Apart from fiscal prudence, the other immediate concern surrounding the scheme is the identification of beneficiaries and the database that will be used for this. There is no official income database available with the government at the individual level and since most of the poor work in unorganised rural areas, there is no direct way of verifying their incomes such as through a payroll or income tax.
The proponents of the approach state that a good starting point could be Socio Economic Caste Census of 2011 if one goes by multi-dimensional aspect of poverty. However, one can’t ignore the fact that even if the scheme defines poverty by assets and not income for quick exclusion rules, the data is outdated. A scheme targeted at reducing poverty can’t use data that is seven-eight years old. Even if one ignores that, it should be noted that there are major methodological issues with how data was collected. This is reflected in the discrepancies that exist in the data collected through SECC and other governmental data. A fresh survey for the identification process will lead to possibilities of corruption as in other targeted schemes. For instance, various studies have shown that many people who are not below poverty line have BPL cards.
One should also keep in mind that there exist significant disparities across Indian states and districts in terms of income levels and affordability of basic needs such as education, healthcare etc. Therefore, the same amount that means a lot to a person living in a low-income state or a state that has good access to public facilities such as public hospitals, schools etc would not be enough for a person trying to make a living in a high-income region. As a result, a prerequisite for such a scheme is a detailed regional level survey on income characteristics of Indian states and districts.
Another major concern surrounding the scheme is its inflationary implications. It is argued that the act of transferring cash to the target population will boost their purchasing power, which would lead to an increase in demand for goods and services and, thus, push prices upwards. Advocates of the approach have tried to argue that studies around the world present a lot of evidence to the contrary.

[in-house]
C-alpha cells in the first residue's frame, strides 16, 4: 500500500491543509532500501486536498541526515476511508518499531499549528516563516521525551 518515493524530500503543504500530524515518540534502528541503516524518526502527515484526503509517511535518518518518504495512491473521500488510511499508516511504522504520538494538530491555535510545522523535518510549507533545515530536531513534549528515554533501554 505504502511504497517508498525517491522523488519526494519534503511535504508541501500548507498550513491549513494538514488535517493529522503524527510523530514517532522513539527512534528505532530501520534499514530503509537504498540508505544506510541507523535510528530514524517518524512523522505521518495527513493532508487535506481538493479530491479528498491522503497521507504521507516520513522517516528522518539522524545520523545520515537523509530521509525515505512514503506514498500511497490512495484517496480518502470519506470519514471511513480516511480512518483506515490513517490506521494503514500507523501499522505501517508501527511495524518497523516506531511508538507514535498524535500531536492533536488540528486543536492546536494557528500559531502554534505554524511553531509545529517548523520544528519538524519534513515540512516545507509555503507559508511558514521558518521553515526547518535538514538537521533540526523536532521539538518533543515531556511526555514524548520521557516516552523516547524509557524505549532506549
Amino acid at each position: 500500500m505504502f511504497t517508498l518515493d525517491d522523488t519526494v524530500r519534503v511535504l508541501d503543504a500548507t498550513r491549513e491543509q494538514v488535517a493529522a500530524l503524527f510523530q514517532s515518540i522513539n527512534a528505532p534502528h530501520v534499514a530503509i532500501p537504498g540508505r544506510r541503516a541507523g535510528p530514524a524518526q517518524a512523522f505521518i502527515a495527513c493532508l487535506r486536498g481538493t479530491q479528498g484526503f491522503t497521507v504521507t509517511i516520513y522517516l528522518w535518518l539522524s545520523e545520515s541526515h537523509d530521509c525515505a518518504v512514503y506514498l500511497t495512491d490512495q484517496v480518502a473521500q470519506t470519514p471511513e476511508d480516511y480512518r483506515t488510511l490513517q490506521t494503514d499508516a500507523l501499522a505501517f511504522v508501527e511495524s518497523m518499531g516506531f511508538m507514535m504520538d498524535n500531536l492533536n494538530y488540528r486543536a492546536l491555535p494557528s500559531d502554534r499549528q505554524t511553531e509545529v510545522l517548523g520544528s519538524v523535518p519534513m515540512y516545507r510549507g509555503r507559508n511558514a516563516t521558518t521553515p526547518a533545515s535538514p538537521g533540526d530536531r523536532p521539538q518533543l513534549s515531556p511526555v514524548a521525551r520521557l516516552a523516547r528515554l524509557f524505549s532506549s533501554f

An impact evaluation study by UNICEF in Sub-Saharan Africa showed that with the exception of temporary price rise during payment period, cash transfers has no impact on the prices. However, these evidences should be considered with a pinch of salt. They rest on the assumption that the money will be spent on useful goods, that will help the local economy in becoming more productive. Though this will not be the case always.
The concerns about funds being used for harmful purposes cannot be ruled out. It is due to these challenges many policymakers suggest that instead of making welfare payments to poor households in the form of unrestricted cash transfers the government should focus on in-kind transfers. This idea is supported by claim that in-kind transfers will help by encouraging the consumption of right things, such as healthy food.
Given India’s concerns about rising unemployment rates, jobless growth and the fact that we need to have effective utilization of our young population to gain a competitive edge over other economies, the promoters are trying to project that NYAY can prove to be a game changer. However, for the Indian economy, a better alternative would be to strengthen the existing public services landscape by removing social, political and personal barriers, along with carrying out structural reforms that leads to creation of more productive jobs. (IANS)